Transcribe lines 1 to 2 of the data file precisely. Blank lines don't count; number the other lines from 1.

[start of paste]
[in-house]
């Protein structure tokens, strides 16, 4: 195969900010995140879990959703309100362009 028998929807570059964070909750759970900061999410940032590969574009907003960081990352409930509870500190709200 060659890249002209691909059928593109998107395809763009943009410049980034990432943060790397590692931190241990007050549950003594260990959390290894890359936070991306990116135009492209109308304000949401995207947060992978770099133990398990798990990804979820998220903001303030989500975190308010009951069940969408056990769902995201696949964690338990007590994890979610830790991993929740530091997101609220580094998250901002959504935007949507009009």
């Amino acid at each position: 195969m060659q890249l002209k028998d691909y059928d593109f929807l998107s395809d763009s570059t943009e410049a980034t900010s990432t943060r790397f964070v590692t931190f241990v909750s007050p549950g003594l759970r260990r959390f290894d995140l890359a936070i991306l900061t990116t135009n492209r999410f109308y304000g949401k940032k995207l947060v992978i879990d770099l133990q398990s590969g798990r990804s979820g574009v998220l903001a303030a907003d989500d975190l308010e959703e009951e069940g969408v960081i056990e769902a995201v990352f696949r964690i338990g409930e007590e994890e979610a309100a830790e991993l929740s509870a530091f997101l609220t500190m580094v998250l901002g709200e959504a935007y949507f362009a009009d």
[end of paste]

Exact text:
[in-house]
């Protein structure tokens, strides 16, 4: 195969900010995140879990959703309100362009 028998929807570059964070909750759970900061999410940032590969574009907003960081990352409930509870500190709200 060659890249002209691909059928593109998107395809763009943009410049980034990432943060790397590692931190241990007050549950003594260990959390290894890359936070991306990116135009492209109308304000949401995207947060992978770099133990398990798990990804979820998220903001303030989500975190308010009951069940969408056990769902995201696949964690338990007590994890979610830790991993929740530091997101609220580094998250901002959504935007949507009009």